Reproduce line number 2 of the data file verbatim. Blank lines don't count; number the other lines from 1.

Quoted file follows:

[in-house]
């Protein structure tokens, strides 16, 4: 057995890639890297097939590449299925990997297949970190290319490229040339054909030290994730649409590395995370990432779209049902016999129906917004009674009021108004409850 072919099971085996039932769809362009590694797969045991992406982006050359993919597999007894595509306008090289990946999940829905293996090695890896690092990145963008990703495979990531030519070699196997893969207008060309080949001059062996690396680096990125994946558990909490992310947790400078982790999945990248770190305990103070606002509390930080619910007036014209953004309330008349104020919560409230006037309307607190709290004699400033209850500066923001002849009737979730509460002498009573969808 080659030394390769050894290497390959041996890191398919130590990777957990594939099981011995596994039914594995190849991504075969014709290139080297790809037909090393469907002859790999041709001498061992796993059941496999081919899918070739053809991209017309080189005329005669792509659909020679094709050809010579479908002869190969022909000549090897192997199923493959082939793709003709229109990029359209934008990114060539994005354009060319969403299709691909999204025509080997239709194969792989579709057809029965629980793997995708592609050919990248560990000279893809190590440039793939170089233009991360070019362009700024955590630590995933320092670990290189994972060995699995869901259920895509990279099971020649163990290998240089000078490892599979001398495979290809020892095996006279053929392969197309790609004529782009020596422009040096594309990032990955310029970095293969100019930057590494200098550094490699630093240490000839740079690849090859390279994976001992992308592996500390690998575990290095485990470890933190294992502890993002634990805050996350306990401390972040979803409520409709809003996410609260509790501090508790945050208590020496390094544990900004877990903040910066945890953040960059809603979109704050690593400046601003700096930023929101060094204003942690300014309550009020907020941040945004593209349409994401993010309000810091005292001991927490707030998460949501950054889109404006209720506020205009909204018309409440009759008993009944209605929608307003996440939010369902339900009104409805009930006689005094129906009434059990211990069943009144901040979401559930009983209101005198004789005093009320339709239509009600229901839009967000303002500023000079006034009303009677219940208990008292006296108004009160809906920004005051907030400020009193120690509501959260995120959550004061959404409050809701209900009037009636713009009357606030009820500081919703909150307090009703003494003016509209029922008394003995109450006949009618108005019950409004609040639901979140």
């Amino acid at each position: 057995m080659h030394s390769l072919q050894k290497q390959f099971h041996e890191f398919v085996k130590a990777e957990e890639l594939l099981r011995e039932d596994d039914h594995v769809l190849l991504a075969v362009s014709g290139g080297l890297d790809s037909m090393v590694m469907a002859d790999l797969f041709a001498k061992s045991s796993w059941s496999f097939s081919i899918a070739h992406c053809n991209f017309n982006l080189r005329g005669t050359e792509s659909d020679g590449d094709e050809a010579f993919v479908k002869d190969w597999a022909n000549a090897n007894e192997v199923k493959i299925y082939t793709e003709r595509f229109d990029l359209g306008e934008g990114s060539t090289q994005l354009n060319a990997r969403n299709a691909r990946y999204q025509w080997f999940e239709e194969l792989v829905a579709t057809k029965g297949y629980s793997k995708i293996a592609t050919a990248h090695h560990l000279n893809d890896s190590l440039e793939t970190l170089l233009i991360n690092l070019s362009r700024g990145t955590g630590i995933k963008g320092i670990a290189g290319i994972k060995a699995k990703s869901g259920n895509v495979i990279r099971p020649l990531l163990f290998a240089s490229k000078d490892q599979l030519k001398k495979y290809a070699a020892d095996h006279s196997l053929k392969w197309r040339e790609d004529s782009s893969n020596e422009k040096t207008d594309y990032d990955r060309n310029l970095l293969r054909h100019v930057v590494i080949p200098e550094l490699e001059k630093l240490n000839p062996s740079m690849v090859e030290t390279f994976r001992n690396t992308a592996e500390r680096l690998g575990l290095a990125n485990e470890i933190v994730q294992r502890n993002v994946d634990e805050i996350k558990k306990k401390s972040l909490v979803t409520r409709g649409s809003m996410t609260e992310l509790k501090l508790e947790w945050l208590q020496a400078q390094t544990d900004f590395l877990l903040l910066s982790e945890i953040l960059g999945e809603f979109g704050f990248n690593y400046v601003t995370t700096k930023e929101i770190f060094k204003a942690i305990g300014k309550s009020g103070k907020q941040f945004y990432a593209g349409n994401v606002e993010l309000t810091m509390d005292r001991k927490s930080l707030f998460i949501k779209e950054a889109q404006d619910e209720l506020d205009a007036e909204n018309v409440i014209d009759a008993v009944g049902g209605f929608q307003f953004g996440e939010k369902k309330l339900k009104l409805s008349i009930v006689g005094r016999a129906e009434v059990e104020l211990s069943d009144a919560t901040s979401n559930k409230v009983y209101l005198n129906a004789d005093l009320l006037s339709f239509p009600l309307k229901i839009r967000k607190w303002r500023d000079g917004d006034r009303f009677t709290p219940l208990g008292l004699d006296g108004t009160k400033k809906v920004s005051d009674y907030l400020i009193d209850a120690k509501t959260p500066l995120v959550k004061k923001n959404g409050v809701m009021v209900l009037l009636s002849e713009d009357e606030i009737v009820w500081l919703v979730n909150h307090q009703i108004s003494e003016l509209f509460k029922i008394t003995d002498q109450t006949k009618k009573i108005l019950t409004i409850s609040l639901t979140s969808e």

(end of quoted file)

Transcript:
């Protein structure tokens, strides 16, 4: 057995890639890297097939590449299925990997297949970190290319490229040339054909030290994730649409590395995370990432779209049902016999129906917004009674009021108004409850 072919099971085996039932769809362009590694797969045991992406982006050359993919597999007894595509306008090289990946999940829905293996090695890896690092990145963008990703495979990531030519070699196997893969207008060309080949001059062996690396680096990125994946558990909490992310947790400078982790999945990248770190305990103070606002509390930080619910007036014209953004309330008349104020919560409230006037309307607190709290004699400033209850500066923001002849009737979730509460002498009573969808 080659030394390769050894290497390959041996890191398919130590990777957990594939099981011995596994039914594995190849991504075969014709290139080297790809037909090393469907002859790999041709001498061992796993059941496999081919899918070739053809991209017309080189005329005669792509659909020679094709050809010579479908002869190969022909000549090897192997199923493959082939793709003709229109990029359209934008990114060539994005354009060319969403299709691909999204025509080997239709194969792989579709057809029965629980793997995708592609050919990248560990000279893809190590440039793939170089233009991360070019362009700024955590630590995933320092670990290189994972060995699995869901259920895509990279099971020649163990290998240089000078490892599979001398495979290809020892095996006279053929392969197309790609004529782009020596422009040096594309990032990955310029970095293969100019930057590494200098550094490699630093240490000839740079690849090859390279994976001992992308592996500390690998575990290095485990470890933190294992502890993002634990805050996350306990401390972040979803409520409709809003996410609260509790501090508790945050208590020496390094544990900004877990903040910066945890953040960059809603979109704050690593400046601003700096930023929101060094204003942690300014309550009020907020941040945004593209349409994401993010309000810091005292001991927490707030998460949501950054889109404006209720506020205009909204018309409440009759008993009944209605929608307003996440939010369902339900009104409805009930006689005094129906009434059990211990069943009144901040979401559930009983209101005198004789005093009320339709239509009600229901839009967000303002500023000079006034009303009677219940208990008292006296108004009160809906920004005051907030400020009193120690509501959260995120959550004061959404409050809701209900009037009636713009009357606030009820500081919703909150307090009703003494003016509209029922008394003995109450006949009618108005019950409004609040639901979140």